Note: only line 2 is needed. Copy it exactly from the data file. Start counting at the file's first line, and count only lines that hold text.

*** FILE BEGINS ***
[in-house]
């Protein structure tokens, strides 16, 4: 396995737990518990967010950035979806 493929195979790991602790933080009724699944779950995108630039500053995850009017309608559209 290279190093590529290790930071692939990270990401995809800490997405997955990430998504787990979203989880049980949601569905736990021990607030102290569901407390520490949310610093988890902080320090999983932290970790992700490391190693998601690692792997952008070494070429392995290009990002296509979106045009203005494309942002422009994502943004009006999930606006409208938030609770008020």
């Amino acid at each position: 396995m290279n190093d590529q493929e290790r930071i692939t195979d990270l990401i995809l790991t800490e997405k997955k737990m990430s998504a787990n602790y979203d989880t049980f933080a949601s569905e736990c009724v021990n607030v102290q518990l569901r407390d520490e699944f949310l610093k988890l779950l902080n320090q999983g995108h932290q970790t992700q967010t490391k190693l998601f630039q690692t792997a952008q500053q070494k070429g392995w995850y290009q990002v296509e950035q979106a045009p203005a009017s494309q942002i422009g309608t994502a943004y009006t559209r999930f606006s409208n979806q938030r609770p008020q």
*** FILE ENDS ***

């Protein structure tokens, strides 16, 4: 396995737990518990967010950035979806 493929195979790991602790933080009724699944779950995108630039500053995850009017309608559209 290279190093590529290790930071692939990270990401995809800490997405997955990430998504787990979203989880049980949601569905736990021990607030102290569901407390520490949310610093988890902080320090999983932290970790992700490391190693998601690692792997952008070494070429392995290009990002296509979106045009203005494309942002422009994502943004009006999930606006409208938030609770008020």